Novel biodiesel process expands applications

Benefuel, Inc. has announced a global manufacturing agreement with New Delhi-based Süd-Chemie India Pvt. Ltd. (SCIL). Under the terms of the supply agreement, SCIL will manufacture the proprietary catalysts for Benefuel's worldwide biodiesel production facilities.

Benefuel's solid-catalyst technology was developed at India's prestigious National Chemical Laboratory. The biodiesel catalyst is claimed to convert most vegetable oils, animal fats or waste cooking oils directly into fatty acid methyl ester, without the need for costly pre- or post-process water washing.

Benefuel's ENSEL process, which uses these catalysts, also produces a high-purity glycerin coproduct. The purity of the glycerin permits its direct conversion into other commercially attractive chemicals or to pharmaceutical-grade glycerin, providing an additional revenue stream for biodiesel manufacturers. The catalysts can also be used with long-chain alcohols to produce premium biolubricant base oils.

Benefuel has announced plans to construct the first industrial-scale biodiesel refinery that will use its novel, solid catalyst. Construction of the plant, to be located in Seymour, Indiana, is to begin in first-quarter 2008.

Process overview. Traditional biodiesel "catalysts" are better described as chemical "reactants" because they are consumed during the refining process. Sodium and potassium hydroxides-the most common substances used to transesterify oils and fats into methyl esters-are consumed during production and must be washed out of the biodiesel crude. The caustic reagents must be neutralized with acid before the biodiesel can be recovered and then contaminate the glycerin byproduct with waste salts.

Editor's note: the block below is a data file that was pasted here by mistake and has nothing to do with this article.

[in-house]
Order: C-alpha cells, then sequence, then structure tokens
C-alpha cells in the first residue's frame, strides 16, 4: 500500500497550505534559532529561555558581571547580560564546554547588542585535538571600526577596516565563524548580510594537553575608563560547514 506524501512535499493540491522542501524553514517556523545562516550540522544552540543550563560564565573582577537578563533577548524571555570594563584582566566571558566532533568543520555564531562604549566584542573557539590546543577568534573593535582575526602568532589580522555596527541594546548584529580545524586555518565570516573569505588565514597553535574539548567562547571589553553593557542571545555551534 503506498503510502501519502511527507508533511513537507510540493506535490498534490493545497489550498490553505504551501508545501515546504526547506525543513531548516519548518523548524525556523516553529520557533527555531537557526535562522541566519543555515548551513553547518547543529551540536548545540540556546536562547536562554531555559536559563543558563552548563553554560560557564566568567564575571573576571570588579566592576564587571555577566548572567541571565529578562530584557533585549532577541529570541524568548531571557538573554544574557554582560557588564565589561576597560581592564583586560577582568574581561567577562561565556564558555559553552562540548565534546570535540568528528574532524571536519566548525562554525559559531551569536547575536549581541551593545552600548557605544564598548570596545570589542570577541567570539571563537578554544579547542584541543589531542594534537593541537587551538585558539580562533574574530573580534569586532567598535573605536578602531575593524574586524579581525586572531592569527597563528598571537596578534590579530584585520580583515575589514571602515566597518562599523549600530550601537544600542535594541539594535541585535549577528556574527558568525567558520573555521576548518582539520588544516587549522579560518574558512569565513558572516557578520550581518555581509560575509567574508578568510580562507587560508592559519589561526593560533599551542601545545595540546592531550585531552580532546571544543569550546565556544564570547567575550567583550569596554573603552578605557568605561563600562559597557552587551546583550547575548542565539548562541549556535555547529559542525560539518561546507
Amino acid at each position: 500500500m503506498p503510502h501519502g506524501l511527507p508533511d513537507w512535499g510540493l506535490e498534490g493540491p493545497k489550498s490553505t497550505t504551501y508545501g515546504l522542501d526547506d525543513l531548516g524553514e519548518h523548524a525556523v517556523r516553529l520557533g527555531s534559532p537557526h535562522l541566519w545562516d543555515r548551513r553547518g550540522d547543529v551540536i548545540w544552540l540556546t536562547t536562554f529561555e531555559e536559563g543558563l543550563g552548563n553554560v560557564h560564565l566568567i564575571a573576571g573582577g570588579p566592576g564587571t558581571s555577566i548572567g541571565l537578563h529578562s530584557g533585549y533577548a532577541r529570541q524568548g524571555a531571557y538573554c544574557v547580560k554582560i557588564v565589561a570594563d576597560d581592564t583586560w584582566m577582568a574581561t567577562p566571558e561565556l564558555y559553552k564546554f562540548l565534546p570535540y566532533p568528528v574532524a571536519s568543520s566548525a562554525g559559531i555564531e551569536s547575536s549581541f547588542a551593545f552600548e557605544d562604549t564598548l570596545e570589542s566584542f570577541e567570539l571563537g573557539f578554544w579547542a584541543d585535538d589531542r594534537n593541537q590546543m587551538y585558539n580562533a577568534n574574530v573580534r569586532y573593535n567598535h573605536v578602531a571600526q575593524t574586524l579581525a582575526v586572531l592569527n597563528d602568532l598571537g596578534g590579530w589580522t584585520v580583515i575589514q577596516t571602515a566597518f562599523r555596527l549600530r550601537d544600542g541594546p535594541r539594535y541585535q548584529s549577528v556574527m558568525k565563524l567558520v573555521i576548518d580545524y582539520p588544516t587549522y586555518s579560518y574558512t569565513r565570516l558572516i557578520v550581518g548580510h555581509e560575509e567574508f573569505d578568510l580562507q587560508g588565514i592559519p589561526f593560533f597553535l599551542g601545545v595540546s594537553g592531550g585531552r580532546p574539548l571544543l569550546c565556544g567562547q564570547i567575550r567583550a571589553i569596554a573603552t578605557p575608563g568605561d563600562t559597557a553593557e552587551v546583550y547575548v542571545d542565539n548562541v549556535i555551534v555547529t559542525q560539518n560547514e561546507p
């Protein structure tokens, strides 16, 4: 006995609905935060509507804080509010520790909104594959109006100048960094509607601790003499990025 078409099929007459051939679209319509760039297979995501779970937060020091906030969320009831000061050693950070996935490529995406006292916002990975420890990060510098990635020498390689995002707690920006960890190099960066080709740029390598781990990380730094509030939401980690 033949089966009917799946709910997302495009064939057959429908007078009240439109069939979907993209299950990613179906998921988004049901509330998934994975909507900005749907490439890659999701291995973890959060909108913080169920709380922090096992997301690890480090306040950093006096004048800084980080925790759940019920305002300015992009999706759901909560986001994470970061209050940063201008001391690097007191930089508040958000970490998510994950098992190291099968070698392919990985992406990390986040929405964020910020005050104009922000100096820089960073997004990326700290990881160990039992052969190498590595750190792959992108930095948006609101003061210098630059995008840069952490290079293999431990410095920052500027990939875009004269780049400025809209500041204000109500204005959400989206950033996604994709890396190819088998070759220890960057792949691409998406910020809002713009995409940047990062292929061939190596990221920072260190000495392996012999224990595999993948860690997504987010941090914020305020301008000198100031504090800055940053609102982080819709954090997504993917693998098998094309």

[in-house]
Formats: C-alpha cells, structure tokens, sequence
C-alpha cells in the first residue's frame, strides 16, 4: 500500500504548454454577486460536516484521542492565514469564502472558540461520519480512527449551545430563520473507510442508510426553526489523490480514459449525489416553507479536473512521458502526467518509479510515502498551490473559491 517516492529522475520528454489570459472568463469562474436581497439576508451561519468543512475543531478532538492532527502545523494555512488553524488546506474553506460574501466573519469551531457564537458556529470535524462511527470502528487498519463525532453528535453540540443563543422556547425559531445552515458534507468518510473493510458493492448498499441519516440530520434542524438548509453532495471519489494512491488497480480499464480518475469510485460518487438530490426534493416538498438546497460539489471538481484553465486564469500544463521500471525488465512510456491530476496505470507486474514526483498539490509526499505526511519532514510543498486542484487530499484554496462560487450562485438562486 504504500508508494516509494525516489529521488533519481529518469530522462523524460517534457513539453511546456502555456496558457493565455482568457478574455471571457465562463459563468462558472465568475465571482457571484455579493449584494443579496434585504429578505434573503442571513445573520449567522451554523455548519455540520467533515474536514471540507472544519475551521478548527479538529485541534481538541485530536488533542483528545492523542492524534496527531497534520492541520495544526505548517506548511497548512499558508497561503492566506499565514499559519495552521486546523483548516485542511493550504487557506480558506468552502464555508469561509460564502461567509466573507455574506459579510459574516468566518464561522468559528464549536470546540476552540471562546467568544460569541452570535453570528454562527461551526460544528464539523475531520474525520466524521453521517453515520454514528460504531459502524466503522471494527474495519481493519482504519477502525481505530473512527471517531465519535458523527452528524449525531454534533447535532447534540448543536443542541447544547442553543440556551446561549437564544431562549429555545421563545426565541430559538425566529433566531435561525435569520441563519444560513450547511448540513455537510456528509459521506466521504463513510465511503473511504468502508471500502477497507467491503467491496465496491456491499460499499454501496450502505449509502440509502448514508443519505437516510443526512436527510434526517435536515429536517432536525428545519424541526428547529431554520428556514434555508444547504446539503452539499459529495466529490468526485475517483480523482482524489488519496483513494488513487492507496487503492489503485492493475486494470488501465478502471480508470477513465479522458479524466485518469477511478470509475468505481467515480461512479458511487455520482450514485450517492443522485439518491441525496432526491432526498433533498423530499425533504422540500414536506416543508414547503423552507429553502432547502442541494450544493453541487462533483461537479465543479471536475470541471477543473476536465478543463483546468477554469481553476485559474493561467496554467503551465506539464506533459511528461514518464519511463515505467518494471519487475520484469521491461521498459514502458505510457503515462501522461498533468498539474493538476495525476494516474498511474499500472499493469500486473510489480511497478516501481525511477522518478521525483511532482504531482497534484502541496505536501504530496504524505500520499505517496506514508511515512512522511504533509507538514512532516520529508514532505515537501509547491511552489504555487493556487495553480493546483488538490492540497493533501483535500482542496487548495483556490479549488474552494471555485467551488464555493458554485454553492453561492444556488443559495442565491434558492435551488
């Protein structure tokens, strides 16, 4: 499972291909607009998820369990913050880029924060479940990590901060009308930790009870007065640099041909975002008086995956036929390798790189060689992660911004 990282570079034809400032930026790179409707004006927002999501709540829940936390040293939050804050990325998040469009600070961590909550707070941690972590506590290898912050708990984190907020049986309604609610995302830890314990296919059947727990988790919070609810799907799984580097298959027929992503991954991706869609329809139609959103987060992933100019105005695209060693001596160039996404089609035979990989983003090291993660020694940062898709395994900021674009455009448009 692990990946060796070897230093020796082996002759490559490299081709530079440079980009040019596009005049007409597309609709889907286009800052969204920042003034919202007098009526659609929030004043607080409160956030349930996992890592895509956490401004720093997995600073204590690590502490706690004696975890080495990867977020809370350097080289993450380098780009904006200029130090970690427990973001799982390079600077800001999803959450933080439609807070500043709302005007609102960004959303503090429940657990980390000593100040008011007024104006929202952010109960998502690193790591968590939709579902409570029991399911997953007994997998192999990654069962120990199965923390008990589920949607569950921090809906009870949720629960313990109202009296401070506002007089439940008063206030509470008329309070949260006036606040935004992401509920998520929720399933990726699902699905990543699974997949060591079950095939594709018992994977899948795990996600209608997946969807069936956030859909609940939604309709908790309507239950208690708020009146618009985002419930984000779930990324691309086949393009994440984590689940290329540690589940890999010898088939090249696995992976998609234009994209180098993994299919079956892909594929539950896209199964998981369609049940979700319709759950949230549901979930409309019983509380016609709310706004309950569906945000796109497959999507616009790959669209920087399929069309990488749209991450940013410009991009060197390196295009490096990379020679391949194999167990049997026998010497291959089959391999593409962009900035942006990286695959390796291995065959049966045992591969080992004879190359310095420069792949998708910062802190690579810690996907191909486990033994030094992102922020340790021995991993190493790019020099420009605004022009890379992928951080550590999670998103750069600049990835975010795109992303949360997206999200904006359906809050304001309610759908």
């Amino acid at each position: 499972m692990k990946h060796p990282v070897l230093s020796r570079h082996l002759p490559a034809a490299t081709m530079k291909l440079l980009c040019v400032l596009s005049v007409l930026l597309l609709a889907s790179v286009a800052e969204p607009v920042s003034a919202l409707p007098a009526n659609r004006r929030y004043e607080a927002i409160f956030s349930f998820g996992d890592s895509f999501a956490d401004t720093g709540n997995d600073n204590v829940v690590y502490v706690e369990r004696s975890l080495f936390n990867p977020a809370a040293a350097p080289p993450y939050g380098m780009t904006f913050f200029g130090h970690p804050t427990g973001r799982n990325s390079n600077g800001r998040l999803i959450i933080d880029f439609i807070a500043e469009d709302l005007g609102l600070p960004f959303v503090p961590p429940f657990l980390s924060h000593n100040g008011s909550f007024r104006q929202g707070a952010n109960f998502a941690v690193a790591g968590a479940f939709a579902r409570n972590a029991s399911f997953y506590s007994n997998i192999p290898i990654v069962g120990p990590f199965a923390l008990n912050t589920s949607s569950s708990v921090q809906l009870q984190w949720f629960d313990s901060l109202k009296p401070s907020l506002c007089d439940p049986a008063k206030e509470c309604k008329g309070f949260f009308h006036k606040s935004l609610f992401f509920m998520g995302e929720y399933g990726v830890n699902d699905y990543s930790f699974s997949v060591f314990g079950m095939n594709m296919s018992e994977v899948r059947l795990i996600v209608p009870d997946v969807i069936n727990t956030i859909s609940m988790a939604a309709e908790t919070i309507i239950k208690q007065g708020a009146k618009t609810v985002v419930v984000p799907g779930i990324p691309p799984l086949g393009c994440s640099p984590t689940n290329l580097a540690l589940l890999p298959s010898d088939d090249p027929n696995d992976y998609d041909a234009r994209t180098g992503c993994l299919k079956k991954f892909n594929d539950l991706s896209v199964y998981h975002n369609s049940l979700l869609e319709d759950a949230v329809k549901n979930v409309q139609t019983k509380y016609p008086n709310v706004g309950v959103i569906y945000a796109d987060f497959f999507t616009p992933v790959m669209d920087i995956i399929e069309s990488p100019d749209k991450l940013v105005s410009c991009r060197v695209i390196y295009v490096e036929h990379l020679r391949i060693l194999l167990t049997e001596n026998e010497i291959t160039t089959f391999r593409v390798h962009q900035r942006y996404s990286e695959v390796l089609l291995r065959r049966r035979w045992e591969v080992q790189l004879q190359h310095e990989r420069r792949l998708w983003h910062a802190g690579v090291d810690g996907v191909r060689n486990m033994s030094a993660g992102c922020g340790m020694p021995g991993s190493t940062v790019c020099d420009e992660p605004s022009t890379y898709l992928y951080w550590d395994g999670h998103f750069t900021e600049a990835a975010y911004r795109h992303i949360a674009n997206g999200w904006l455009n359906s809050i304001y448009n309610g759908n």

Benefuel's unique dual-metal catalyst (DMC) is claimed to solve the problem of reactant waste and glycerin contamination. The solid catalyst is not consumed during transesterification, thus eliminating the need for fuel washing. The new biodiesel process can be applied in locations with no or limited water supplies.

Typical biodiesel refineries can consume up to five gallons of water per gallon of oil feedstock to wash out spent reactant. Due to the unique nature of the DMC, methyl esters can be immediately blended with petrodiesel to make biodiesel blends or used directly as B100. In addition to high-quality biodiesel, the new process produces a 98% to 99% pure, technical-grade glycerin.

The new biodiesel technology is a combination of solid catalysts with a continuous fixed- bed reactor process. Benefits are claimed to include:

Download PDF